Greg: You’re darn right. It’s not like a dumb old sewing machine.

Mike (coming in): A sewing machine is certainly not anything that can be called dumb.

Marcia: Hi, Dad.

Greg: Hi, Dad.

Mike: Hi.

Alice: Excuse me, I got to see the dog about a bath.

Marcia: But Mom, we’ve always been getting…

Greg: Dad, you know how long we’ve been saving.

Mike: There’s a simple answer to this that will make everybody happy, split them up.

Carol: Of course.

Greg: Okay, but I’ll do it.

Marcia: Oh no you won’t, I will.

Mike: Kids.

Greg: Okay, we’ll both do it.

Carol: Come on, for goodness sake, smile. The problem’s solved.

(Greg and Marcia put on fake smiles.)

Mike: Oh, see, one big happy family.

(The next scene has Alice bathing Tiger in the laundry room.)

Alice: Now, where did I put that brush? (Tiger starts to walk away) Come back here, you’re getting the floor all wet. (She picks him up and puts him back) What’s the matter with you, Tiger? You usually enjoy a bath. Believe me, this is going to be a good one.

(Meanwhile, the girls are in the family room sorting out their stamps while the boys are outside doing likewise. Greg notices some of their stamps are missing.)

Greg: Who took those two batches of stamps I had?

Peter: Not me.

Greg: Did you see them, Bobby?

Bobby (bitterly): No.

Greg: What’s the matter?

Bobby: I gotta spit.

(Bobby runs to spit from licking too many stamps. Greg suspects the girls took them and goes inside.)

Jan: This is boring.

Cindy: Not if you make pictures. See, a horse.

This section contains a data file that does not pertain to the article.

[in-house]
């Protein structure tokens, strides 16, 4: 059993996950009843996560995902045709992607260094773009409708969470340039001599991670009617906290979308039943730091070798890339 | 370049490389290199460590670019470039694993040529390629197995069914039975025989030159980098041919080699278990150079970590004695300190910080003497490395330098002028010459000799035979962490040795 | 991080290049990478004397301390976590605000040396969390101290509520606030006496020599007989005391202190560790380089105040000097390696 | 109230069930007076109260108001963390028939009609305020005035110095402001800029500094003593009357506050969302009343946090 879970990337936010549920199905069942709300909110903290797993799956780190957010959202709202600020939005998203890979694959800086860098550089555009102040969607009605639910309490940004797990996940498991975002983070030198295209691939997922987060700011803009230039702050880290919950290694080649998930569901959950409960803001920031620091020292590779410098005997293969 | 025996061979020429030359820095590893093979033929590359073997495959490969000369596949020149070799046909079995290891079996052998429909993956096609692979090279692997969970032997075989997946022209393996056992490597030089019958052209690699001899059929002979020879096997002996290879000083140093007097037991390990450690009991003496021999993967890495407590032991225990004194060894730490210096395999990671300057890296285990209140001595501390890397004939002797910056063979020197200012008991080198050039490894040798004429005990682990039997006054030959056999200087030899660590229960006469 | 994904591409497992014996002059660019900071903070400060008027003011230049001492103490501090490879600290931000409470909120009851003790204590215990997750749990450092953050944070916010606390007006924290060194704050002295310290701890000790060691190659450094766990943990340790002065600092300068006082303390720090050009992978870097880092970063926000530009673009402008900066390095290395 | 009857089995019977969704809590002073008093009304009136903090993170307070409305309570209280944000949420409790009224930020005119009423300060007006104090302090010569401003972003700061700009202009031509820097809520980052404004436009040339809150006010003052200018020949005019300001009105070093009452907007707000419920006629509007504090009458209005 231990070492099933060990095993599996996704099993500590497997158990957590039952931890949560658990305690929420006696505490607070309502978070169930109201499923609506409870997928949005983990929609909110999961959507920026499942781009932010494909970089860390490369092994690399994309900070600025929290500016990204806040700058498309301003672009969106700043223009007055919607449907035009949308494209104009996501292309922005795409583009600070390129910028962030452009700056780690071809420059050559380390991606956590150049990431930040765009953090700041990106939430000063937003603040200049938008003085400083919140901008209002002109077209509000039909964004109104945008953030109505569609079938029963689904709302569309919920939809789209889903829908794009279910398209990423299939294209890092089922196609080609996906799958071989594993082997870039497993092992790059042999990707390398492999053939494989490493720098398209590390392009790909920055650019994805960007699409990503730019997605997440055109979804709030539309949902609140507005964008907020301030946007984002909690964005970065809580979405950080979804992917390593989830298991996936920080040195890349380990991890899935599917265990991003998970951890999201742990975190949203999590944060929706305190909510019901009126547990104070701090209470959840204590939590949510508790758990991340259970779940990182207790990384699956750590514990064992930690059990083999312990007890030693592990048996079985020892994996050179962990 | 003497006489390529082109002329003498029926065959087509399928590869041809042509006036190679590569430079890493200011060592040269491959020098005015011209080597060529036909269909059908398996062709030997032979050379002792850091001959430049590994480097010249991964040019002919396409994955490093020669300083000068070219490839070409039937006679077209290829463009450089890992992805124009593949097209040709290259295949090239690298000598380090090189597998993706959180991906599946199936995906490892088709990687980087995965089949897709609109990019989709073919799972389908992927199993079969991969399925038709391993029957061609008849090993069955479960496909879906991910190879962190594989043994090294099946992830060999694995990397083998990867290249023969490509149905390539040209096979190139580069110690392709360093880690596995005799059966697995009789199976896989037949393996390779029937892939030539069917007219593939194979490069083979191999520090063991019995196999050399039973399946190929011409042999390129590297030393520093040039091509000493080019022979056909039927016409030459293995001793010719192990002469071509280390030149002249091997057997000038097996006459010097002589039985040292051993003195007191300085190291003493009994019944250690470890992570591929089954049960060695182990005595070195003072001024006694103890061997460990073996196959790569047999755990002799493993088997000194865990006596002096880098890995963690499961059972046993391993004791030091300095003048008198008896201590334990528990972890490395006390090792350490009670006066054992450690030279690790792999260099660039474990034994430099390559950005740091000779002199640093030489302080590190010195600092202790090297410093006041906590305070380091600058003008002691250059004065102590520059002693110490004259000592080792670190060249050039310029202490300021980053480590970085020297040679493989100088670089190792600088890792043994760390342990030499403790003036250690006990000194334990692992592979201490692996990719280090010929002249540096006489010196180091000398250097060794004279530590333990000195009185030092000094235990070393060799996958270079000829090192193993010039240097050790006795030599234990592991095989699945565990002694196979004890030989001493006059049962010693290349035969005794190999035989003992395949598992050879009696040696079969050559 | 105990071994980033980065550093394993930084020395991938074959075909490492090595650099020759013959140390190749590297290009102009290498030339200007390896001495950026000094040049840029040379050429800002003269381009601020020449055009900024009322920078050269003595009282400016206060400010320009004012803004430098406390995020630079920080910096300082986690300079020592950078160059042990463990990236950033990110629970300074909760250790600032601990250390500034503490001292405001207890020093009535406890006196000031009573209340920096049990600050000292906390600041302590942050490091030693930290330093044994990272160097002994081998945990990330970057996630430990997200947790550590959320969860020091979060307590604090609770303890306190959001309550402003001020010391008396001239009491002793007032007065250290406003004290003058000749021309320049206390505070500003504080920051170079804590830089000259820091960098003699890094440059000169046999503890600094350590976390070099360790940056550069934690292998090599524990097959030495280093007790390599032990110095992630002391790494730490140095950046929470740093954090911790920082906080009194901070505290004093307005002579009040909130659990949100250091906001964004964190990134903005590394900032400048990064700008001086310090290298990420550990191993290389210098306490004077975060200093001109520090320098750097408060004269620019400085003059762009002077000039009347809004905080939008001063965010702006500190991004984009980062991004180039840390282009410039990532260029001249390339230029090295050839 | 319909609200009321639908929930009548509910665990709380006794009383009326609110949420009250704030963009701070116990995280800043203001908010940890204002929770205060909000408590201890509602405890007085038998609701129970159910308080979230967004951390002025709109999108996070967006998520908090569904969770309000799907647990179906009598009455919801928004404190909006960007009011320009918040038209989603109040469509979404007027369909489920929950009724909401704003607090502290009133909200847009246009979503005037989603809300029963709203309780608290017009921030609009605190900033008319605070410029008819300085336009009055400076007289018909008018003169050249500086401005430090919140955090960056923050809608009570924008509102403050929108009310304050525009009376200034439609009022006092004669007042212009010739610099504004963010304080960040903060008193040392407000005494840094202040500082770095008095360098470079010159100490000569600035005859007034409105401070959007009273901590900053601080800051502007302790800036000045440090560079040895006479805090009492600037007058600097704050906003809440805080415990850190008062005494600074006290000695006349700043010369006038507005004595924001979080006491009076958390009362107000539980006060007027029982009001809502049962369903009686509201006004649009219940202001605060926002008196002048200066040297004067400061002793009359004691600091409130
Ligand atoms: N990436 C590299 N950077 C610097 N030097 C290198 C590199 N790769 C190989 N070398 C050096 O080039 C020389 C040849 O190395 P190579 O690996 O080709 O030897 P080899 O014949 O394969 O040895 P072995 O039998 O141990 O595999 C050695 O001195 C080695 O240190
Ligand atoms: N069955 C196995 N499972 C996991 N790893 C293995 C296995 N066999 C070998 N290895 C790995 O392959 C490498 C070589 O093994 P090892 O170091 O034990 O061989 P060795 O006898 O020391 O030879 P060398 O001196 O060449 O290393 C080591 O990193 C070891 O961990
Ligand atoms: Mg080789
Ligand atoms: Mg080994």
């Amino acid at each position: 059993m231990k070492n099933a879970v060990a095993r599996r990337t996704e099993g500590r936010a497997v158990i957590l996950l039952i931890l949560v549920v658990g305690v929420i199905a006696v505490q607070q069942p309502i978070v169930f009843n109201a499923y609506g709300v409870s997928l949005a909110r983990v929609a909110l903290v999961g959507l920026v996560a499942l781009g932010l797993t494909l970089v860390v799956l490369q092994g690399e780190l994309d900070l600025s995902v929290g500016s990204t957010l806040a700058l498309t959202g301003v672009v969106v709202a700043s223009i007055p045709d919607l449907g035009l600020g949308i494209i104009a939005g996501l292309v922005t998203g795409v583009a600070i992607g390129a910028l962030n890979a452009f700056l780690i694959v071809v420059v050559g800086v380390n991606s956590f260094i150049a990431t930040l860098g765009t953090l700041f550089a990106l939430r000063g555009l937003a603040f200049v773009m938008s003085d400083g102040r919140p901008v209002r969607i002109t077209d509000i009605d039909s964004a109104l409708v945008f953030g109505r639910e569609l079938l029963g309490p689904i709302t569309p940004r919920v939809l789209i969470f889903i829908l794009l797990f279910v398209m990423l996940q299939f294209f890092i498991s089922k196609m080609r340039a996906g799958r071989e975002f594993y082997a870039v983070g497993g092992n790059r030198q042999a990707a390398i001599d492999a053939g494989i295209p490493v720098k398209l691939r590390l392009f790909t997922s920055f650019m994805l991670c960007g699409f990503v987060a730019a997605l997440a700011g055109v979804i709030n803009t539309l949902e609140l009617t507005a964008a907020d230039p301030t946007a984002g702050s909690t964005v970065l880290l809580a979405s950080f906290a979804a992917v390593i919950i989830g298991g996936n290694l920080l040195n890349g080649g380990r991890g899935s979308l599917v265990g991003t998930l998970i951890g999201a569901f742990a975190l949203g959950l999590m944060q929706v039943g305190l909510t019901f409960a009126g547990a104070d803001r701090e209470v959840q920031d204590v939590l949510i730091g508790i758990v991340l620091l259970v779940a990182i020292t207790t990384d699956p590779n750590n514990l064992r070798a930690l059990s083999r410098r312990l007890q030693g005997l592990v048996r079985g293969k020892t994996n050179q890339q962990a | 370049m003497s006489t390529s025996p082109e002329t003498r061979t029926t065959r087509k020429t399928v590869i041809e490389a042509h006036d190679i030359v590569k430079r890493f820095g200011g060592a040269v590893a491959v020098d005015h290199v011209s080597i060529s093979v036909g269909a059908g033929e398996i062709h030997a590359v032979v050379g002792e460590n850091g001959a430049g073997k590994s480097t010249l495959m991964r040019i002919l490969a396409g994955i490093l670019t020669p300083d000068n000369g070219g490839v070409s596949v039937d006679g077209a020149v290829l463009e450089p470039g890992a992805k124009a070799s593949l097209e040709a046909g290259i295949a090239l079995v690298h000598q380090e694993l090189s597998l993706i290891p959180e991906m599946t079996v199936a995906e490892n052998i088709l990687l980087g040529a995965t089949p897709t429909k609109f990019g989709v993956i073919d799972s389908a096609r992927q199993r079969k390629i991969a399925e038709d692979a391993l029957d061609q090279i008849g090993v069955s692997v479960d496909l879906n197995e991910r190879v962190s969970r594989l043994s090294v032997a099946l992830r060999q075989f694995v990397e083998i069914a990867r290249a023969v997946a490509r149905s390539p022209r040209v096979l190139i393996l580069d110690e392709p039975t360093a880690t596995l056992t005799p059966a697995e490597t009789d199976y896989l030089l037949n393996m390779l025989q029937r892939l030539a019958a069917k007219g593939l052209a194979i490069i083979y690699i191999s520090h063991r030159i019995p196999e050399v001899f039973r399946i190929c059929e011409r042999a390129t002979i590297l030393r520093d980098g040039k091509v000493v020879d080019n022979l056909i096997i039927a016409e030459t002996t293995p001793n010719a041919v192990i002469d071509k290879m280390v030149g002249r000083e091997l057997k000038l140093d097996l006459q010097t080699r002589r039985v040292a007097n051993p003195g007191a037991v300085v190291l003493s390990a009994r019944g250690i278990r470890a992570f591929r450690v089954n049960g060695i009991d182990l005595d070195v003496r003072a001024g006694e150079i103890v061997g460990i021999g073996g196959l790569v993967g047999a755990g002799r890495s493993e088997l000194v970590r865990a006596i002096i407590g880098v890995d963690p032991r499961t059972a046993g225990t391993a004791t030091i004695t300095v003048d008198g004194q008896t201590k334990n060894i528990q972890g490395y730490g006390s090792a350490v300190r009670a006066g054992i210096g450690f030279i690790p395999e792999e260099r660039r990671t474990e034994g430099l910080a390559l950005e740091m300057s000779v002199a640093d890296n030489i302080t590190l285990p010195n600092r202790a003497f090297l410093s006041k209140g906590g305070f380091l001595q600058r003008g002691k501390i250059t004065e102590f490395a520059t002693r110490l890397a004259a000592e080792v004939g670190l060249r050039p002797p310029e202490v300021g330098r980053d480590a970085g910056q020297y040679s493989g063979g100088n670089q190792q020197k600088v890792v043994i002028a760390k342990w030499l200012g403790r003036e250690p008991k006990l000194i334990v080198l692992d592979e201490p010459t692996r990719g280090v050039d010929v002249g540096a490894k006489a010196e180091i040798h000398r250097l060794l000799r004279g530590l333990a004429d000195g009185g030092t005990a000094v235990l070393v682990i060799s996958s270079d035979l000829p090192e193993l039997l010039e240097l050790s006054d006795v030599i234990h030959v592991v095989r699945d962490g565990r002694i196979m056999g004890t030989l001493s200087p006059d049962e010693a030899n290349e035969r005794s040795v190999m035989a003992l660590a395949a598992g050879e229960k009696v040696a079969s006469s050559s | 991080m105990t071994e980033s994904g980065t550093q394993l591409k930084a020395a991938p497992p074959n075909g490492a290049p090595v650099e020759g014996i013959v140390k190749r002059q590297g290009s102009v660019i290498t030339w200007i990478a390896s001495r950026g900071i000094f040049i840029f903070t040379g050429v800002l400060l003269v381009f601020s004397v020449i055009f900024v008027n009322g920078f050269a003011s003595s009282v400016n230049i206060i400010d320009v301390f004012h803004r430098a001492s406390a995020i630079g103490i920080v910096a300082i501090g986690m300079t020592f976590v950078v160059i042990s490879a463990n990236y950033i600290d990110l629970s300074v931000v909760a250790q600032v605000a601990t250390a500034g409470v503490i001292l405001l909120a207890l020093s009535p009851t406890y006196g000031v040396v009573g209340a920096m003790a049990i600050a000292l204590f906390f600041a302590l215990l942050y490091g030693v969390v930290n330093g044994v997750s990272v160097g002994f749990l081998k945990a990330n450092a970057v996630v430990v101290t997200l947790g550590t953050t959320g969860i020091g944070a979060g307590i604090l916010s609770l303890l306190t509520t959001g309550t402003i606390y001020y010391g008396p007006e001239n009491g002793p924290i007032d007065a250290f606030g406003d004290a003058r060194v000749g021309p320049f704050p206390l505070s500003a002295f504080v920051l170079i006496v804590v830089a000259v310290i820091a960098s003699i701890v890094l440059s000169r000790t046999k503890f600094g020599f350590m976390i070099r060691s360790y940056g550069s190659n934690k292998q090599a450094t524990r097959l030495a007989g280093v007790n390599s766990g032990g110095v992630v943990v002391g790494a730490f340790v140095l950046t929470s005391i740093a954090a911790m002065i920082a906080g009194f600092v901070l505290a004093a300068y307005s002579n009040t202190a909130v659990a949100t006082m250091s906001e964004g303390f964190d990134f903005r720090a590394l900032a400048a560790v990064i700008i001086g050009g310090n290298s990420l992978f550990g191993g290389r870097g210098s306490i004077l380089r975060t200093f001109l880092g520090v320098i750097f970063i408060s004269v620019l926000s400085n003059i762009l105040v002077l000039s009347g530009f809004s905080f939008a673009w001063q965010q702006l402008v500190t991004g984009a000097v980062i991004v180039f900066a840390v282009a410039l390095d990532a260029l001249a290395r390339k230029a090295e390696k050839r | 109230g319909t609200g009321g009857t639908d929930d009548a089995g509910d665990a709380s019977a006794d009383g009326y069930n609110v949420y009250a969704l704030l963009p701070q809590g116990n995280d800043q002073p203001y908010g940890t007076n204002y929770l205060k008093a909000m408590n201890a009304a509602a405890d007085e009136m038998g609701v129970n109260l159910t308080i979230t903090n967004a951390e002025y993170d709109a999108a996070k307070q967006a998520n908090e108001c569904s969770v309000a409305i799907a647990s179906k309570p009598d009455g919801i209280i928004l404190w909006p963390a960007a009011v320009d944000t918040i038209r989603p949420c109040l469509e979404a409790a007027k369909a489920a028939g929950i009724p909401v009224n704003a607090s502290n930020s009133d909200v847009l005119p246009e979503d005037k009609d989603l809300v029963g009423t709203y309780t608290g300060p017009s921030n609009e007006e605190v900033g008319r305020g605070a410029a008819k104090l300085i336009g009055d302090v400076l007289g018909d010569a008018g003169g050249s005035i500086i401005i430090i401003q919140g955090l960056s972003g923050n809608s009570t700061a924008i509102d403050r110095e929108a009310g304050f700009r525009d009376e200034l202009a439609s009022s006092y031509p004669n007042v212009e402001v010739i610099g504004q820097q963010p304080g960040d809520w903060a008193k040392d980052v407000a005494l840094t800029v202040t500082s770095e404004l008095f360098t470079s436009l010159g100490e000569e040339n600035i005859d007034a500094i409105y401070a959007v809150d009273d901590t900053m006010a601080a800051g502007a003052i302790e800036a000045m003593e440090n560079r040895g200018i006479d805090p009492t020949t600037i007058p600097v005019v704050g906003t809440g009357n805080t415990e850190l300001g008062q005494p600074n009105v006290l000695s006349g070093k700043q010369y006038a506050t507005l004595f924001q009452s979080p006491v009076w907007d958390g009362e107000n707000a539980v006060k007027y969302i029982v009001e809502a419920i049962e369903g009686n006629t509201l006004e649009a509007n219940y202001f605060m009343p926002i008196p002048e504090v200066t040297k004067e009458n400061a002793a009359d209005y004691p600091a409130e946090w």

(She shows Jan a horse she made out of the stamps.)

Marcia: I can’t find those stamps. They were just here.

(She looks under the table while Jan and Cindy look as well. Greg comes in.)

Greg: Okay, who took them.

Jan: Who took what?

Greg: A whole bunch of our stamps just disappeared.

Marcia: That’s very interesting. A bunch of our stamps are missing.

Greg: You putting me on?

Marcia: Did you see them, Jan?

(Jan and Cindy shake their heads no.)

Greg: Pulling that one, huh, trying to make it look like we did what you did.

Marcia: Well, if you wanna know what I think, I think you did what you just said we did.

Jan: Boys are tricky.

(Cindy nods. Mike comes in.)

Mike: Okay, I think we had about enough of this. One thing to be selfish about these stamps, but to start accusing each other of swiping them is something else.

Greg: But Dad, they were right out there on the patio.

Mike: Maybe the wind blew them away.

Greg: It wasn’t windy.

Marcia: And there’s no breeze in here. Someone must have taken them.

Greg: Right. They didn’t just walk away.

Mike: You want to bet.

(Tiger comes in with a bunch of stamps on him.)

Greg: Hey, that’s right. He was out on the patio.

Marcia: He was in here too.

(They take the stamps off him.)

Greg: Hey, those are my stamps.

Marcia: They are not.

Greg: Yes they are.